Remembering the Royals Who Died During the War While Serving the Armed Forces

British princes who died during the war

During the age of knights and musketeers, kings, emperors, and princes personally led their armies into the battlefield, and a number of these fighting royals, not surprisingly, were killed in action.

However, the 20th century saw only a handful of royal princes serving the armed forces during the war. And saw action in the front line. In the current British royal family, only three.

British princes who saw action on the battlefield

Prince Philip, Duke of Edinburgh was still Prince Philip of Greece and Denmark when he served the British Royal Navy during World War II. 

Prince Philip and Prince Andrew
Prince Philip and his son, Prince Andrew, served on the battlefield at a different time

He was a naval officer aboard the British warships fighting against Germany during the war. One of the youngest lieutenants in the Royal Navy, Prince Philip became second in command of the British warship destroyer, HMS Wallace. He was present in Tokyo Bay when the Japanese forces surrendered to the Allies. 

Prince Philip's son, Prince Andrew, the Duke of York, also served in the British Royal Navy and was a helicopter pilot during the Falkland wars. While Prince Harry served as a tank commander during his tour of duty in Afghanistan.

Royal death during the war

There were several royals who died serving on the front line. Prince George, Duke of Kent, younger son of King George V, who was an officer in the Royal Air Force during World War II, died in a plane crash in Scotland while heading to Iceland to visit the British troops. He was 39.

British princes who died during the war
Prince George, Duke of Kent, died in 1942 during WWII

Prince Maurice of Battenberg, first cousin of King George V, and son of Queen Victoria's youngest child, Princess Beatrice, and Prince Henry of Battenberg, was killed in action in October 1914, during World War I.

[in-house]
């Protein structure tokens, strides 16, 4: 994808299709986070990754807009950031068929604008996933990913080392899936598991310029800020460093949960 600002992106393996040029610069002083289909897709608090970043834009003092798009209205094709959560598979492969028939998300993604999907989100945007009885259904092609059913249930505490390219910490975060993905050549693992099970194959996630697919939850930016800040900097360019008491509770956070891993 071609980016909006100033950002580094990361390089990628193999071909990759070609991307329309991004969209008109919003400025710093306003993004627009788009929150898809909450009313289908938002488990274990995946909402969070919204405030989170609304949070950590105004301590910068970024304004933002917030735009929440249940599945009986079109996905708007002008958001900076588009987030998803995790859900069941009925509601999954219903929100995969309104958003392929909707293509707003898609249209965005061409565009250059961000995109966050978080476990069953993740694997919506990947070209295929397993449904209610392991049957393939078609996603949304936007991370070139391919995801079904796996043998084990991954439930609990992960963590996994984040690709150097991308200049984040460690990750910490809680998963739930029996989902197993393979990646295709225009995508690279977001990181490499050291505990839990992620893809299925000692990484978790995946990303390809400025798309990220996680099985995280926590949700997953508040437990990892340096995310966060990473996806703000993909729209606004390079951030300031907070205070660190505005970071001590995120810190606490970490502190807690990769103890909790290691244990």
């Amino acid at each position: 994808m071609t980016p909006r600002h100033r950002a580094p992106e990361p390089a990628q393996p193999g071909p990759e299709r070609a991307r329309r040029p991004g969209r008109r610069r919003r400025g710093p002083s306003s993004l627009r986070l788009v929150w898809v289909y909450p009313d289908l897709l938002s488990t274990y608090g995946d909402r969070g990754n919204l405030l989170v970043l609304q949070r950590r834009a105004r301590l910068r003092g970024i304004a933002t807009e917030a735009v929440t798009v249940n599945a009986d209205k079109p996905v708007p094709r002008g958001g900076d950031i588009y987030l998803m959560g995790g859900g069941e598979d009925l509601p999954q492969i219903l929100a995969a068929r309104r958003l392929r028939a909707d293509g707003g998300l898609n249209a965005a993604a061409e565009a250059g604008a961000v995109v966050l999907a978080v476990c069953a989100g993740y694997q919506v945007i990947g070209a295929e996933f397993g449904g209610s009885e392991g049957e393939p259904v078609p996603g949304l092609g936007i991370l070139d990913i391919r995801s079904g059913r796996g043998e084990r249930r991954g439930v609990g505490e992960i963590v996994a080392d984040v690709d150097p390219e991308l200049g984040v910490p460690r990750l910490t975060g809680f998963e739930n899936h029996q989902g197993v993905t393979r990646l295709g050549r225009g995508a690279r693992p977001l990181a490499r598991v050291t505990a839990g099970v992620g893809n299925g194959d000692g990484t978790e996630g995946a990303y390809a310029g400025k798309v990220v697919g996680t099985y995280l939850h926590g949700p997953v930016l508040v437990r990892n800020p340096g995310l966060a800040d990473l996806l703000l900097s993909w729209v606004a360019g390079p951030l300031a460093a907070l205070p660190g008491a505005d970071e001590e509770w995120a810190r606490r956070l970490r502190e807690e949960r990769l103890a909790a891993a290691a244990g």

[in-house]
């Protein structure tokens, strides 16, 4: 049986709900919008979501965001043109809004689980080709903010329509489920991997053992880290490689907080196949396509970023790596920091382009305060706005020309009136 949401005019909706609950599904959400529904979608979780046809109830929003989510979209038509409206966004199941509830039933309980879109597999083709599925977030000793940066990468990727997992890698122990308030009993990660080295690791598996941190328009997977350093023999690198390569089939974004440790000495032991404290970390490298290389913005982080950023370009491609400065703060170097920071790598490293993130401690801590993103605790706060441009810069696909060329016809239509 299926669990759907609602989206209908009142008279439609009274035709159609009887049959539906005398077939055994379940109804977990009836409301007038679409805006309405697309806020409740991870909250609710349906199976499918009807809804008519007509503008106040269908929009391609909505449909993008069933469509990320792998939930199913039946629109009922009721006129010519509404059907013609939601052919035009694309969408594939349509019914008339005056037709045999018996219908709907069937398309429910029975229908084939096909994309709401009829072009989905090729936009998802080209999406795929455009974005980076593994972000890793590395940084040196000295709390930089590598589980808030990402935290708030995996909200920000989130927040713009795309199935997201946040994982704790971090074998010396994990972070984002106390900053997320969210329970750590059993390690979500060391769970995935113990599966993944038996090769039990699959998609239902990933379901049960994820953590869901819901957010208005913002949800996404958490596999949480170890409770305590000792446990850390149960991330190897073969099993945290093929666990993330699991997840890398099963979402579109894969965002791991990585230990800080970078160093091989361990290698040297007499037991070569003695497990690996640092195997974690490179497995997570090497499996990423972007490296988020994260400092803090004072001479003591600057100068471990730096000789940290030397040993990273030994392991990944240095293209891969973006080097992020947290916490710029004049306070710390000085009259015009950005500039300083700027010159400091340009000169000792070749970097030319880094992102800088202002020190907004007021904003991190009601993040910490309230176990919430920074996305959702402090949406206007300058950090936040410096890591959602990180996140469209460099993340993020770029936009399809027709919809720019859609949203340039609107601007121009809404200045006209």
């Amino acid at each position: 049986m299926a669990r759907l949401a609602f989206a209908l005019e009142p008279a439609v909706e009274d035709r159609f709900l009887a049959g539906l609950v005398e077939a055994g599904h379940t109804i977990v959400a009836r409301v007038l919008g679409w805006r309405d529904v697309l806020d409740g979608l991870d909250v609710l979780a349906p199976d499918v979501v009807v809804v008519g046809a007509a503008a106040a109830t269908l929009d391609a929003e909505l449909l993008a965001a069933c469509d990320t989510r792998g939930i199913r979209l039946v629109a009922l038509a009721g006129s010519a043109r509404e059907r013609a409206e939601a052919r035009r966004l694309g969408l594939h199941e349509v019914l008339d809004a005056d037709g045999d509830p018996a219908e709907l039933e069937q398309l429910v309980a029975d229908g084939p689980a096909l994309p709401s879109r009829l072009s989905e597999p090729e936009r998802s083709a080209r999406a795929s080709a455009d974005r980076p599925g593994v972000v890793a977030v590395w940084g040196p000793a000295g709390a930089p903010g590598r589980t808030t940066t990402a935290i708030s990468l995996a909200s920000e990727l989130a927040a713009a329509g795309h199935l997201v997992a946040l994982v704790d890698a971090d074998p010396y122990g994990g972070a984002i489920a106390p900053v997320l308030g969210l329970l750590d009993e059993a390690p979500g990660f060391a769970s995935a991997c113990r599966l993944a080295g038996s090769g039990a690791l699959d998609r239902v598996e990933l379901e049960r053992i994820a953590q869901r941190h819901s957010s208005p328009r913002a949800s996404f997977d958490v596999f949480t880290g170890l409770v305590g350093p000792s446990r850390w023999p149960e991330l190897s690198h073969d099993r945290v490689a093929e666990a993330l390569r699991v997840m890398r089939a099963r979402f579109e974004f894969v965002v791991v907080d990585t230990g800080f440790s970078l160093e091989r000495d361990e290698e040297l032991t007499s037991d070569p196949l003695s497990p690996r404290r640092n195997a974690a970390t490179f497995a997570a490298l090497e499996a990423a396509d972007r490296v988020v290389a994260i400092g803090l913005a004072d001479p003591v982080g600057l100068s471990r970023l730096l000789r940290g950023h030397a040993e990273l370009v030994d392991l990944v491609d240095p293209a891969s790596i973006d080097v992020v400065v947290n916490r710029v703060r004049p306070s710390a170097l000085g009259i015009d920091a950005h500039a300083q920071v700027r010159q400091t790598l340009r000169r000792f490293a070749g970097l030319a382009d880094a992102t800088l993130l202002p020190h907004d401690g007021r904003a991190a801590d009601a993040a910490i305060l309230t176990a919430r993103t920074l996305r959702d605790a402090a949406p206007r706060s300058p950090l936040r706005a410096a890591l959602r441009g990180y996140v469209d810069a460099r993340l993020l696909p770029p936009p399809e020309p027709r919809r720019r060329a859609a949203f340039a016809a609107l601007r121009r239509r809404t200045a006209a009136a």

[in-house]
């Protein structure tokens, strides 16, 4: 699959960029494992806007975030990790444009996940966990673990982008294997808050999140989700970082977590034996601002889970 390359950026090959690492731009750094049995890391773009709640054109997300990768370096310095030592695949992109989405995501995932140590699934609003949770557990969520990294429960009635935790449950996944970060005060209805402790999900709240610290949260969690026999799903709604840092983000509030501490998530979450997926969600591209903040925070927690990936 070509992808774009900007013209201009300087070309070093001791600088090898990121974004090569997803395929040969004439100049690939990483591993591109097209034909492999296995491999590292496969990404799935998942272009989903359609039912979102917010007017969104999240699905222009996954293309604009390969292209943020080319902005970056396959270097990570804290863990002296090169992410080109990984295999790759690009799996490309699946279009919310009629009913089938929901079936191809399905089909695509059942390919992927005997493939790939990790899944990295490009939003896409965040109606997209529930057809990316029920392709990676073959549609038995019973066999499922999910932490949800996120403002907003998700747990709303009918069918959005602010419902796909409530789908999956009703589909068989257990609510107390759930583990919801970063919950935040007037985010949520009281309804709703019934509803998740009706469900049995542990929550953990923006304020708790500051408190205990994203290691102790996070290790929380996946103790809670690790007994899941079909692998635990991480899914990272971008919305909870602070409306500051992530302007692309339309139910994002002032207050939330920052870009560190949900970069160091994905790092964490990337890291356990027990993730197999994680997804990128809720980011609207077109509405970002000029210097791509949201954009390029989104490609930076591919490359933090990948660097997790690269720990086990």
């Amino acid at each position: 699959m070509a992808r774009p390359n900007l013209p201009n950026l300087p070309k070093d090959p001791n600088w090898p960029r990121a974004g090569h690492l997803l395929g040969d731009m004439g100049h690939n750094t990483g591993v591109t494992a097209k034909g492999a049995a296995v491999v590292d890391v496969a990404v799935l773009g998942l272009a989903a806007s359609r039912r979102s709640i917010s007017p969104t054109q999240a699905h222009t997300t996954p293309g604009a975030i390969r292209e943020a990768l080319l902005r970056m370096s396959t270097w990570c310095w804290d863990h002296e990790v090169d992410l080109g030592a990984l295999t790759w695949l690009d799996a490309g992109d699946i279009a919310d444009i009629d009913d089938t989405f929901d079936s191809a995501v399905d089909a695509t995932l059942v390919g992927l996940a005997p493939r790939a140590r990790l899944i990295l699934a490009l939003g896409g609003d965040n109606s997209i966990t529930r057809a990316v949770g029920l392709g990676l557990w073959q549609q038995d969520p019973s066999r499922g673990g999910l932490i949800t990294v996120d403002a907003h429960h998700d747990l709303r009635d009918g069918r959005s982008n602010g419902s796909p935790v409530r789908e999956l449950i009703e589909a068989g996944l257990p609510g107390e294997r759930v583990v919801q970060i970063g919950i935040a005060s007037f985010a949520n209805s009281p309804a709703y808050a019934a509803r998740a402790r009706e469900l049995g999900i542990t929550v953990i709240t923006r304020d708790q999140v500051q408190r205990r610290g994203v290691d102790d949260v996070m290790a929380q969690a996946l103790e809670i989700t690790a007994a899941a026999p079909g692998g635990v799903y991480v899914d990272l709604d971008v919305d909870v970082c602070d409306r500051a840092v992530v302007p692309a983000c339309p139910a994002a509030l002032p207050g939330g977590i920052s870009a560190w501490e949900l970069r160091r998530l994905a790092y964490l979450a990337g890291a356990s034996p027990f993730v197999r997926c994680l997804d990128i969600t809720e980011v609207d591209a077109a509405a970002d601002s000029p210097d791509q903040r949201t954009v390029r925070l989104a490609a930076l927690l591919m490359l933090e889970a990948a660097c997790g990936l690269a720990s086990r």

For the record, Prince Maurice was the only British prince, post-Hanoverian era, who died in combat during the war. The prince was the brother of Queen Eugenie "Ena" of Spain.

British princes who died during the war
Prince Maurice of Battenberg (1891-1914)

Prince Maurice, who was born in Balmoral Castle, was serving as a lieutenant of the King's Royal Rifle Corps in Zonnebeke in the Ypres Salient (West Flanders, Belgium), and was leading his troop for an attack when they came under shellfire. He was hit at the top of the ridge and died instantly. He was 23.

His mother, Princess Beatrice, allowed his body to be buried in Ypres Salient. He died three years before his cousin, King George V, changed the British royal family name to Windsor and the Battenbergs adopted Mountbatten, so he was known as Prince Maurice of Battenberg throughout his life.

Queen Victoria’s great-great-grandson, Prince Wilhelm of Prussia, died fighting for the Germans in the Battle of France. Wilhelm, the grandson of the last German emperor, Wilhelm II, renounced his place in the line of succession to marry a woman of unequal birth.

In May 1940, he took part in the invasion of France and was wounded during the fighting in Valenciennes. He died in a field hospital in Nivelles days later due to his injuries. 

British princes who died during the war
Prince Christoph of Hesse (1901-1943)

Due to his death, a decree known as the Prince's Decree was issued, barring all members of the former German royal houses to serve in the war. The decree prompted three brothers-in-law of Prince Philip (the future Duke of Edinburgh) to be recalled from the military service - Prince Berthold of Baden (husband of Princess Theodora), Prince Ernest of Hohenlohe-Langeburg (husband of Princess Margarita), and Prince Christoph of Hesse (first husband of Princess Sophie).

However, Prince Christoph was not lucky enough. Following the release of the Prince's Decree, he was ordered to come home from Italy. But on his way home in October 1943, his plane crashed on the hillside of the Apennine Mountains in Italy, killing him and his pilot instantly.

Two more great-grandsons of Queen Victoria died during World War I, Prince Friedrich of Hesse in 1916, and his younger brother, Prince Maximilian of Hesse, in October 1914, while in the battlefield. They were older brothers of Prince Christoph.

George Lascelles, Queen Elizabeth II's first cousin, and the eldest son of Princess Mary, was not killed during World War II but was almost executed. Lascelles joined the British Army and was commissioned as a second lieutenant in the Grenadier Guards in 1942.